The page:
“The designers really put thought into what would make this space an extension of the natural landscape, just outside the walls of the clubhouse,” notes Bond.
Wood and stone elements adorn the space, as reflected in the overall structure and artwork. Of note is a misty-toned chandelier reminiscent of coastal fog, balanced out by a calming neutral color palette throughout.
Aesthetics aside, members can utilize the boardroom’s tech functionality by casting to smart televisions from their personal devices or connect directly to the club’s facilities. “The entire Fountaingrove campus has access to Wi-Fi; whether you’re working out on the elliptical or out on the 10th tee, you have access to our shared network,” says Bond.
With such versatility in its setup, the boardroom is in frequent use by both members and employees. In fact, each day at Fountaingrove begins with a management huddle session in this very space.
“We also encourage our members to use these spaces for themselves and their meetings, to create a chance for them to experience a different environment other than their own,” adds Bond. Recent events include member-led meetings and staff CPR training, along with a steady flow of regular get-togethers.
Since the club’s reopening, Bond has witnessed an outpouring of membership support and unwavering pride in what these new spaces, including the boardroom, have become.
“I believe we are just touching the surface on what this new clubhouse can provide our members and their guests, and we cannot wait to keep learning and being able to provide these opportunities to our members and staff,” he enthuses.
The Toast of the Clubhouse
Members at the Ravenna Club in Littleton, Colo., are raising a glass to Buona La Prima, a boardroom whose wine cellar-inspired design lets visitors feel like they’ve stepped inside a secret club. The space is the culmination of a two-year-long construction project for a 25,000-sq.-ft. clubhouse—the first for this private luxury golf club—that replaces a temporary facility with a permanent structure worthy of its membership.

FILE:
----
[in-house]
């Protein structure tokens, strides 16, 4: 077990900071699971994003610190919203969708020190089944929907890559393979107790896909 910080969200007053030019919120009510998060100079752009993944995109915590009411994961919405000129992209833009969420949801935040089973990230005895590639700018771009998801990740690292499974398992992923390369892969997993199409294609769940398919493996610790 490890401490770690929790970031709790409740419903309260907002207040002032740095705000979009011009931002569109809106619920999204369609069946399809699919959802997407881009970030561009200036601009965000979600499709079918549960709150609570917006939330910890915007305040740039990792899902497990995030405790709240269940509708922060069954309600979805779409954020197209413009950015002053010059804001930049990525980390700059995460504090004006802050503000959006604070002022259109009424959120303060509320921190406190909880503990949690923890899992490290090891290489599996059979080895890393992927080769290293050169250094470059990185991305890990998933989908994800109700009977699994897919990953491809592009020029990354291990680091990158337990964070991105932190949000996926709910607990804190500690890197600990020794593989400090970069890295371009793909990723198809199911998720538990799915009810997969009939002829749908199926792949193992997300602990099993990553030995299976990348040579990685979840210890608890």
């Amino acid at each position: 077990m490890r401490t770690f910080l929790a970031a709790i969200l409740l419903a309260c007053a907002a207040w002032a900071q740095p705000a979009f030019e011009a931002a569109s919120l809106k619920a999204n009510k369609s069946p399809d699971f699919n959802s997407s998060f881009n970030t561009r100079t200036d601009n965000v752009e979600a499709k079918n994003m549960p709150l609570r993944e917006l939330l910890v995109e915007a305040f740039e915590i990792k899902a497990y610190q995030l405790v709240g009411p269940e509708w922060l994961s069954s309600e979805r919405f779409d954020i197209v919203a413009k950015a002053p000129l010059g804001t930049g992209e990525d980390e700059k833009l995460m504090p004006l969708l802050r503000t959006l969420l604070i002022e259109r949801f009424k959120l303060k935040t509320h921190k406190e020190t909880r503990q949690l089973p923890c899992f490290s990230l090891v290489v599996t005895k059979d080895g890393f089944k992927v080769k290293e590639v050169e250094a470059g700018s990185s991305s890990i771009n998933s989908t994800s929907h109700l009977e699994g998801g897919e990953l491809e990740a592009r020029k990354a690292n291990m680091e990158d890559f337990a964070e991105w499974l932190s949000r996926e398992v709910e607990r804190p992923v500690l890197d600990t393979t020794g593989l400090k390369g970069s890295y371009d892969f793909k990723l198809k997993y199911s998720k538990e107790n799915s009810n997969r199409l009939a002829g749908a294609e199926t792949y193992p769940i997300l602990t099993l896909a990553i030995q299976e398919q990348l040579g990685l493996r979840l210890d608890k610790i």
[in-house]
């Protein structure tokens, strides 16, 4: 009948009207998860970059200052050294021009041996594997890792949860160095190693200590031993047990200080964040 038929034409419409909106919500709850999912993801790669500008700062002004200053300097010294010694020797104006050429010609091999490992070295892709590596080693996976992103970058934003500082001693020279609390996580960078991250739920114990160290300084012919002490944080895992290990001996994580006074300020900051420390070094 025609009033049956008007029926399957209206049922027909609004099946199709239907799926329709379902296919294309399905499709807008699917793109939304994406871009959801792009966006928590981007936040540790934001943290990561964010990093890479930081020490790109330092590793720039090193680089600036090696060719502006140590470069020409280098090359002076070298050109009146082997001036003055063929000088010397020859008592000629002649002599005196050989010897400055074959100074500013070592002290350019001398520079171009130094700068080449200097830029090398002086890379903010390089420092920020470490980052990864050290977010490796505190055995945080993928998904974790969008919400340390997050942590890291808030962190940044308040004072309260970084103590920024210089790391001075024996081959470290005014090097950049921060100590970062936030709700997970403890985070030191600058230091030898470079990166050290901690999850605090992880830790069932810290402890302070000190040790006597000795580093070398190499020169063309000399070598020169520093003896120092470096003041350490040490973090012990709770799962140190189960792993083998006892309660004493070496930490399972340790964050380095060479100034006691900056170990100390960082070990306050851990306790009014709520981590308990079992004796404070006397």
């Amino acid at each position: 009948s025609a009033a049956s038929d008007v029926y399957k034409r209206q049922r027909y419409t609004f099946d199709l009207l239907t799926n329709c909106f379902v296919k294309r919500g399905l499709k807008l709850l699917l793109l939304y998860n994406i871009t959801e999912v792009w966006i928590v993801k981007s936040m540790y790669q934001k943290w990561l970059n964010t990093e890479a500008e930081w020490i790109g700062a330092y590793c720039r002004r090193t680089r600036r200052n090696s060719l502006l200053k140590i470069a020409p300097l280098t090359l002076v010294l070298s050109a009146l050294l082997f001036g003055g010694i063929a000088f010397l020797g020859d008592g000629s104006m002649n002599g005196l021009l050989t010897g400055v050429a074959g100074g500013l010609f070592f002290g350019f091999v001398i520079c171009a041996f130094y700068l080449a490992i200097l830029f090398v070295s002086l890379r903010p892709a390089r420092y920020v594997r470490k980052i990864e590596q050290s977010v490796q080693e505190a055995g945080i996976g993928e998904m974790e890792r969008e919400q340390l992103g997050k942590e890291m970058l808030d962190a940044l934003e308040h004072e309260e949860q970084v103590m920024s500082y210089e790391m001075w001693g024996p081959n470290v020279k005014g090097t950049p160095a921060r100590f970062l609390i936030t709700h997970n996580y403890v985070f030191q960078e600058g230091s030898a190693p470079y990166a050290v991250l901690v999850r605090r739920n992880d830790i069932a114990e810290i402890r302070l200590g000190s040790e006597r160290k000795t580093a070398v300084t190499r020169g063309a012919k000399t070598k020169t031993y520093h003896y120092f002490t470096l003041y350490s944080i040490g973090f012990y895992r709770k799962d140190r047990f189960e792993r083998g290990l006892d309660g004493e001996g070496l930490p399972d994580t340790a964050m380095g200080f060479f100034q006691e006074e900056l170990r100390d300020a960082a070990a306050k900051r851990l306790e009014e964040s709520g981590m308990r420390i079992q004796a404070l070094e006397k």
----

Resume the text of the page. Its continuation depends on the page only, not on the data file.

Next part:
“As a boutique club with limited membership, the clubhouse was ‘right-sized’ for the community,” says Hospitality and Event Manager Michelle Totte. Having opened its doors this past July, the boardroom has already garnered attention from members and non-members alike.
Covertly situated on the clubhouse’s lower level and accessible by a spiral staircase just off the bar and main dining room, the 2,500-sq.-ft. Buona La Prima is next to Ravenna’s burgeoning wine cellar, visible from the meeting room. The design is meant to resemble a wine grotto reminiscent of Ravenna, Italy, or a wine cave in California’s Napa Valley. Attention to detail is not only evident in the muted earth-toned furnishings and finishes, but in the architecture itself.
“[The room] is comprised of hand-built masonry with a unique barrel-vault ceiling that creates a striking, old-world environment with the added benefit of bank vault-like acoustics,” describes Totte. “It’s dead silent.”
Adding to this distraction-free zone, the boardroom is laid out with all of the essential technology for getting down to business. A 100-inch video monitor supports Zoom, Microsoft Teams and Google Meet, while wireless content sharing functionality lets multiple users share their screens simultaneously and even display their work in other areas of the clubhouse.
“If users are old school and just want to have a plain old telephone call, we have that ability too: with a wireless VOIP conference phone,” adds Director of Technology and Communications Chris Collins.